HOUSTON - As the George Floyd case drew national attention in 2020 to inequalities facing the black community, the COVID-19 Pandemic simultaneously highlighted what Dr. Anthony Fauci called the "undeniable ways racism has driver disparities in public health."
"Racism is not just police brutality," says Dr. Rechina Bicette, a Black doctor who's currently Associate Medical Director of Emergency Medicine for Baylor St. Lukes in the Houston Medical Center. "It’s not just unfair housing practices, but those systematic injustices filter down to the medical field as well."
To fix this, many believe we must start by acknowledging the deep roots of mistrust between Black Americans and public health projects.
"There's been a long-standing hesitancy and lack of trust in the Black community about medical intervention," explains Dr. Vida Robertson, Director for the Center for Critical Race Studies at University of Houston Downtown.
Perhaps the most widely cited example of the roots of this mistrust is the Tuskegee Study. It began in the 1930s with researchers recruiting African-American men who were understood to have syphilis.
"Rather than offering them to penicillin that would later be discovered, they withheld it, and rather were more interested in studying the effects of syphilis over long periods of time," says Dr. Robertson.
The study ran from the 1930s up through the 1970s. Many participants died from lack of treatment.
"They stepped out on faith to get better and to cure what they had," recalls Lillie Head, a descendant of a Tuskegee study participant. She recently spoke publicly to encourage the Black community against letting the Tuskegee experiment keep them from trusting COVID-19 vaccines.
"If we deny ourselves the vaccine, we are doing misjustice to what the men were trying to do," Head says.
The Tuskegee Study was only one way trust between the Black community and medicine has been violated over the years.
"Slaves were dug up from the graves in order for people to perform autopsies on them in the name of medicine," recalls Dr. Bicette.
"Equally, the sterilization campaigns that were part of eugenics program sponsored by the government in the 1930s, the 1970s," says Dr. Robertson.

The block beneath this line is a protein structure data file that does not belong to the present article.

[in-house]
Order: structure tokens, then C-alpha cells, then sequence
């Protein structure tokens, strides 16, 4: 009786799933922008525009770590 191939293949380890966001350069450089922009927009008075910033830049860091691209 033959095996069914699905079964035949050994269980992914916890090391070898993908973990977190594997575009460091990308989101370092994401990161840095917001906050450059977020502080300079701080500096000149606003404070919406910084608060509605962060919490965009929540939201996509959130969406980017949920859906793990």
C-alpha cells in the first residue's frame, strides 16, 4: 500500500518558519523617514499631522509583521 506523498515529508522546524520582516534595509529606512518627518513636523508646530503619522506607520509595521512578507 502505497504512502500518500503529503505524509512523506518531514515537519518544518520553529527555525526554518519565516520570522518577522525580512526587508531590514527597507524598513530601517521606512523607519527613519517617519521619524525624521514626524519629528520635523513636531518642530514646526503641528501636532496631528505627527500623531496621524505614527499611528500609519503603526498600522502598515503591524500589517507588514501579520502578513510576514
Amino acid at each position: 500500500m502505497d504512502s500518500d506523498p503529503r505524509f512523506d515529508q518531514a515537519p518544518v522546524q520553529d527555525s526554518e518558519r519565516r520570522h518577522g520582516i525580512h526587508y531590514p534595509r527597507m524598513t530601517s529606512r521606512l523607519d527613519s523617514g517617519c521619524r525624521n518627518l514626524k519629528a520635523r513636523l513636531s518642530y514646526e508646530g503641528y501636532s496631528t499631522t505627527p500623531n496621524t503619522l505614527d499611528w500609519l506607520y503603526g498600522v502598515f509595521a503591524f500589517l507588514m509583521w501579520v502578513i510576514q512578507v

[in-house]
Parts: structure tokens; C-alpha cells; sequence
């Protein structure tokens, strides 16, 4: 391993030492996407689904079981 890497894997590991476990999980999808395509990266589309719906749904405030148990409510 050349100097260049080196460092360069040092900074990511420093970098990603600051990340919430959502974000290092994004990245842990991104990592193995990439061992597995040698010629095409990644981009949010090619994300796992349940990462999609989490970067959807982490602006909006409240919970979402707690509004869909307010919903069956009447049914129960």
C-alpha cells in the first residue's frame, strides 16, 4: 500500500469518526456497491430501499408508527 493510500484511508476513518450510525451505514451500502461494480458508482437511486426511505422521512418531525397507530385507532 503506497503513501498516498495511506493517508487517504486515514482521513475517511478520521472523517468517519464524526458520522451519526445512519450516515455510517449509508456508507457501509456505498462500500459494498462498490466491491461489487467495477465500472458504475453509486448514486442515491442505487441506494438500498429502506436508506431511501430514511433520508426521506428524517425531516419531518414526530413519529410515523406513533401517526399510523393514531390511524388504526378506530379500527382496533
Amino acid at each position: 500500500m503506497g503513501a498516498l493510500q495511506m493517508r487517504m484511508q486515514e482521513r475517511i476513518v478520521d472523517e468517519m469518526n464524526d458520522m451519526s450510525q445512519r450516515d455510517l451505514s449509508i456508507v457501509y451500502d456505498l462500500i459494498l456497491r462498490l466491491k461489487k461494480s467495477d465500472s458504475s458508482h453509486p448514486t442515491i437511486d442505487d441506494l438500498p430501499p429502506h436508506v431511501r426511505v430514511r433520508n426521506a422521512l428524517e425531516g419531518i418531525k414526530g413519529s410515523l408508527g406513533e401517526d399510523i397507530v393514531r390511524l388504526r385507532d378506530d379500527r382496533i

It's been documented by U.S. Congress that hundreds of women were sterilized without their consent or knowledge in government-funded surgeries. Many claim they were told their welfare payments would be compromised if they did not comply.
Even the roots of reproductive care have a dark past. Dr. Bicette explains that, "the father of obstetrics and gynecology, Dr. Sims, gained most of his knowledge by performing inhumane experiments on slave women without anesthesia at a time one anesthesia did exist."
Some examples of violating Black trust in medicine can be found more recently.
"We take the incredible, the phenomenal tennis player, Serena Williams. She has all the economic resources available to us in the country, but because she resides in a Black female body she was not taken seriously when she was complaining of the issues she was having after her pregnancy," says Dr. Robertson, explaining that it was only after persistent complaint that doctors realized Serena was suffering a pulmonary embolism and hematoma.
According to the American Association of Medical Colleges, as many as 40% of medical students believe Black women have different sensitivity to pain, and are thus less likely to treat that pain appropriately.
Many think we could fix the medical treatment and trust in the Black community, if we had more Black healthcare providers. An estimated 5% of active physicians identify as Black. Census data shows those numbers haven't changed much in the past 100 years.
As top-ranking doctor in Houston's globally recognized medical community, Dr Bicette points out many Black doctors are first-generation in their field. "There isn’t anyone before us who is blazing a path, so you’re kind of having to figuring it out on your own."
"I remember meeting with my pre-med advisor for the first time," recalls Dr. Bicette. "She took a look at my file. She told me that I likely wouldn't be able to get into a traditional medical school; that I might have to look at alternative paths. Not only did I get into a top-tier medical school but I got in with an academic scholarship, so obviously there is a disconnect."
Dr. Bicette does not believe the advisor was being knowingly racist, but she worries even unconscious bias can still lead Black students to face unnecessary discouragement.
"Talking to some of my peers, who I went to school with at the time, none of the rest of them got that advice. But, none of them look like me," she explains.
Dr. Bicette says she's eager to see more Black medical mentors for minority students.
In addition to improving the pipeline by which Black Americans enter the medical ranks, many hope doctors of all races will consider opening more facilities in minority neighborhoods. The hope is that improvements to access and participation in medical care can help rebuild trust, and thus improve medical outcomes, for our Black neighbors and friends.
"We must all, whole-heartedly and passionately, seek out the kind of equity that our country wonderfully prescribes, That if we really are going to be the United States of all Americans, then we have to strive to do much better. The only way we can do that is together," says Dr. Robertson.